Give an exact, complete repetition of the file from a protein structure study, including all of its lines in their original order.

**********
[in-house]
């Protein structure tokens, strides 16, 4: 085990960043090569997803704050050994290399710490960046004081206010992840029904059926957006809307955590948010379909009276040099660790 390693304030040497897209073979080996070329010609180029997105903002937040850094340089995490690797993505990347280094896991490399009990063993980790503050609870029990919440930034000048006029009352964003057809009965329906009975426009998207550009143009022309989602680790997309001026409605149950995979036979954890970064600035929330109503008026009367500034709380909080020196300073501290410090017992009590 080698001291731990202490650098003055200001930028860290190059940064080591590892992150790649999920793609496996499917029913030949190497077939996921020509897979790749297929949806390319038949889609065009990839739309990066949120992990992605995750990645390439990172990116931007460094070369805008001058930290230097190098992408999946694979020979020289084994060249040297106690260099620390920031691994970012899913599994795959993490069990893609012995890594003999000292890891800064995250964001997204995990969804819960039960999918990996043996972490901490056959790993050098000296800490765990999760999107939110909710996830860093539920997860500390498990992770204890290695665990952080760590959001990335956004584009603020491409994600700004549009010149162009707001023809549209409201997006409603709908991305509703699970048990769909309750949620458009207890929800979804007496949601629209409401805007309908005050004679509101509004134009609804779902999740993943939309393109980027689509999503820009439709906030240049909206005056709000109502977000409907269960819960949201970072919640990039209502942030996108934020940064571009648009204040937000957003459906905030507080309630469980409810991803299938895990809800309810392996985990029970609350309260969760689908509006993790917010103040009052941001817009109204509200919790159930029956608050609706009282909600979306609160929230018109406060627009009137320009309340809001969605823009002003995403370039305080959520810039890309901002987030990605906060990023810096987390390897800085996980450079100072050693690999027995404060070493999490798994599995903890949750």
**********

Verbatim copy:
[in-house]
């Protein structure tokens, strides 16, 4: 085990960043090569997803704050050994290399710490960046004081206010992840029904059926957006809307955590948010379909009276040099660790 390693304030040497897209073979080996070329010609180029997105903002937040850094340089995490690797993505990347280094896991490399009990063993980790503050609870029990919440930034000048006029009352964003057809009965329906009975426009998207550009143009022309989602680790997309001026409605149950995979036979954890970064600035929330109503008026009367500034709380909080020196300073501290410090017992009590 080698001291731990202490650098003055200001930028860290190059940064080591590892992150790649999920793609496996499917029913030949190497077939996921020509897979790749297929949806390319038949889609065009990839739309990066949120992990992605995750990645390439990172990116931007460094070369805008001058930290230097190098992408999946694979020979020289084994060249040297106690260099620390920031691994970012899913599994795959993490069990893609012995890594003999000292890891800064995250964001997204995990969804819960039960999918990996043996972490901490056959790993050098000296800490765990999760999107939110909710996830860093539920997860500390498990992770204890290695665990952080760590959001990335956004584009603020491409994600700004549009010149162009707001023809549209409201997006409603709908991305509703699970048990769909309750949620458009207890929800979804007496949601629209409401805007309908005050004679509101509004134009609804779902999740993943939309393109980027689509999503820009439709906030240049909206005056709000109502977000409907269960819960949201970072919640990039209502942030996108934020940064571009648009204040937000957003459906905030507080309630469980409810991803299938895990809800309810392996985990029970609350309260969760689908509006993790917010103040009052941001817009109204509200919790159930029956608050609706009282909600979306609160929230018109406060627009009137320009309340809001969605823009002003995403370039305080959520810039890309901002987030990605906060990023810096987390390897800085996980450079100072050693690999027995404060070493999490798994599995903890949750």